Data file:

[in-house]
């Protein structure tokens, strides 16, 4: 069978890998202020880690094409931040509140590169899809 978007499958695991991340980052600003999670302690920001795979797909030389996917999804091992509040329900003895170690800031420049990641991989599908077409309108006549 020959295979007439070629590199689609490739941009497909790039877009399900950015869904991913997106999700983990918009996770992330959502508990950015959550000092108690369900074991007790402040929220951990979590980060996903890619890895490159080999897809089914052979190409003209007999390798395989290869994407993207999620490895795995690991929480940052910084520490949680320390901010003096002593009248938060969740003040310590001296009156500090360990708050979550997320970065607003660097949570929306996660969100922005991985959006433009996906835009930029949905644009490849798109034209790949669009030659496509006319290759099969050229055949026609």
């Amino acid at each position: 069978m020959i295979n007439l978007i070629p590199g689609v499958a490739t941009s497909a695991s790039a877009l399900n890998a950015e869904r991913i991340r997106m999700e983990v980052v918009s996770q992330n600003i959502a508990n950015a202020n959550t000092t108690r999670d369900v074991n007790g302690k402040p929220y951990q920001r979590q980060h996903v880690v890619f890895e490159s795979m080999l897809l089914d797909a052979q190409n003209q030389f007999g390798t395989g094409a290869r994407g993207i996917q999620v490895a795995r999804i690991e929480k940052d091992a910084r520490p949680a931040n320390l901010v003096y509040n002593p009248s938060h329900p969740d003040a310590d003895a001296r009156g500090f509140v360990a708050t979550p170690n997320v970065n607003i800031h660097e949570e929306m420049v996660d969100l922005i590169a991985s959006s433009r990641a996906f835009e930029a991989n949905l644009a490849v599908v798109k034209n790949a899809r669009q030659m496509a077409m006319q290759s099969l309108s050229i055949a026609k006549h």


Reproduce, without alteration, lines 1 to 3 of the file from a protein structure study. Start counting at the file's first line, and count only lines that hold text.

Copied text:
[in-house]
């Protein structure tokens, strides 16, 4: 069978890998202020880690094409931040509140590169899809 978007499958695991991340980052600003999670302690920001795979797909030389996917999804091992509040329900003895170690800031420049990641991989599908077409309108006549 020959295979007439070629590199689609490739941009497909790039877009399900950015869904991913997106999700983990918009996770992330959502508990950015959550000092108690369900074991007790402040929220951990979590980060996903890619890895490159080999897809089914052979190409003209007999390798395989290869994407993207999620490895795995690991929480940052910084520490949680320390901010003096002593009248938060969740003040310590001296009156500090360990708050979550997320970065607003660097949570929306996660969100922005991985959006433009996906835009930029949905644009490849798109034209790949669009030659496509006319290759099969050229055949026609």
């Amino acid at each position: 069978m020959i295979n007439l978007i070629p590199g689609v499958a490739t941009s497909a695991s790039a877009l399900n890998a950015e869904r991913i991340r997106m999700e983990v980052v918009s996770q992330n600003i959502a508990n950015a202020n959550t000092t108690r999670d369900v074991n007790g302690k402040p929220y951990q920001r979590q980060h996903v880690v890619f890895e490159s795979m080999l897809l089914d797909a052979q190409n003209q030389f007999g390798t395989g094409a290869r994407g993207i996917q999620v490895a795995r999804i690991e929480k940052d091992a910084r520490p949680a931040n320390l901010v003096y509040n002593p009248s938060h329900p969740d003040a310590d003895a001296r009156g500090f509140v360990a708050t979550p170690n997320v970065n607003i800031h660097e949570e929306m420049v996660d969100l922005i590169a991985s959006s433009r990641a996906f835009e930029a991989n949905l644009a490849v599908v798109k034209n790949a899809r669009q030659m496509a077409m006319q290759s099969l309108s050229i055949a026609k006549h």